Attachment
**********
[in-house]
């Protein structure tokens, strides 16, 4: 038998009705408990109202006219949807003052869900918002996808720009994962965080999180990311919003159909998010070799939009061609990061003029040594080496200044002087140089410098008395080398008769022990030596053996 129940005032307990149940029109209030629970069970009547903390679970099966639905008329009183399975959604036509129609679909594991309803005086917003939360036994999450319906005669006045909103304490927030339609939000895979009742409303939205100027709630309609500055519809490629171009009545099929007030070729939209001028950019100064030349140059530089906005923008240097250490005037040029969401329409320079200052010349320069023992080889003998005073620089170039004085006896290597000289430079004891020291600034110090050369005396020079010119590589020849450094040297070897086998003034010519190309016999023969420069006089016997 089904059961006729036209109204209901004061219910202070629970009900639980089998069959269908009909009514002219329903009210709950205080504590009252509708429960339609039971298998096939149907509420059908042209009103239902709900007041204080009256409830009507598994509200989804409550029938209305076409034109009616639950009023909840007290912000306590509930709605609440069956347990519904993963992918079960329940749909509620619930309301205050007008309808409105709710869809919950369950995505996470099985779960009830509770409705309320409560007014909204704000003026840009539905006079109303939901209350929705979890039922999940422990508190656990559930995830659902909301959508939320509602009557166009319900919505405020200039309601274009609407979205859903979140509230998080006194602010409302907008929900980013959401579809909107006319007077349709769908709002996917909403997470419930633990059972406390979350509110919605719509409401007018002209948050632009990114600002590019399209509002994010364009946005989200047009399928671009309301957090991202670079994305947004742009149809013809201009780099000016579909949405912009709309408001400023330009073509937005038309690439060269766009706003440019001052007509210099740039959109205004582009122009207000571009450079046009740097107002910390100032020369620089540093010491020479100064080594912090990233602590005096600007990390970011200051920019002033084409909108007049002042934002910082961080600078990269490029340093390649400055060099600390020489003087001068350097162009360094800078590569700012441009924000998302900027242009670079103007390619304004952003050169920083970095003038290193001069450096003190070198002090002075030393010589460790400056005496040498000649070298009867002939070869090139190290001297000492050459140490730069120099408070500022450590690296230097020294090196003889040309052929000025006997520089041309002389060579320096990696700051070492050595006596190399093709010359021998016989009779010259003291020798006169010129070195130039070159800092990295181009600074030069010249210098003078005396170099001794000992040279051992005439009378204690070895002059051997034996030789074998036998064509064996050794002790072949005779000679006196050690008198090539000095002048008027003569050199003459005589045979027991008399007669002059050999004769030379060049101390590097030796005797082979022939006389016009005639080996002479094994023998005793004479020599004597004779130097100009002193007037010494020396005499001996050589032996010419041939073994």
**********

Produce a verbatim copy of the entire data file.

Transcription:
[in-house]
């Protein structure tokens, strides 16, 4: 038998009705408990109202006219949807003052869900918002996808720009994962965080999180990311919003159909998010070799939009061609990061003029040594080496200044002087140089410098008395080398008769022990030596053996 129940005032307990149940029109209030629970069970009547903390679970099966639905008329009183399975959604036509129609679909594991309803005086917003939360036994999450319906005669006045909103304490927030339609939000895979009742409303939205100027709630309609500055519809490629171009009545099929007030070729939209001028950019100064030349140059530089906005923008240097250490005037040029969401329409320079200052010349320069023992080889003998005073620089170039004085006896290597000289430079004891020291600034110090050369005396020079010119590589020849450094040297070897086998003034010519190309016999023969420069006089016997 089904059961006729036209109204209901004061219910202070629970009900639980089998069959269908009909009514002219329903009210709950205080504590009252509708429960339609039971298998096939149907509420059908042209009103239902709900007041204080009256409830009507598994509200989804409550029938209305076409034109009616639950009023909840007290912000306590509930709605609440069956347990519904993963992918079960329940749909509620619930309301205050007008309808409105709710869809919950369950995505996470099985779960009830509770409705309320409560007014909204704000003026840009539905006079109303939901209350929705979890039922999940422990508190656990559930995830659902909301959508939320509602009557166009319900919505405020200039309601274009609407979205859903979140509230998080006194602010409302907008929900980013959401579809909107006319007077349709769908709002996917909403997470419930633990059972406390979350509110919605719509409401007018002209948050632009990114600002590019399209509002994010364009946005989200047009399928671009309301957090991202670079994305947004742009149809013809201009780099000016579909949405912009709309408001400023330009073509937005038309690439060269766009706003440019001052007509210099740039959109205004582009122009207000571009450079046009740097107002910390100032020369620089540093010491020479100064080594912090990233602590005096600007990390970011200051920019002033084409909108007049002042934002910082961080600078990269490029340093390649400055060099600390020489003087001068350097162009360094800078590569700012441009924000998302900027242009670079103007390619304004952003050169920083970095003038290193001069450096003190070198002090002075030393010589460790400056005496040498000649070298009867002939070869090139190290001297000492050459140490730069120099408070500022450590690296230097020294090196003889040309052929000025006997520089041309002389060579320096990696700051070492050595006596190399093709010359021998016989009779010259003291020798006169010129070195130039070159800092990295181009600074030069010249210098003078005396170099001794000992040279051992005439009378204690070895002059051997034996030789074998036998064509064996050794002790072949005779000679006196050690008198090539000095002048008027003569050199003459005589045979027991008399007669002059050999004769030379060049101390590097030796005797082979022939006389016009005639080996002479094994023998005793004479020599004597004779130097100009002193007037010494020396005499001996050589032996010419041939073994």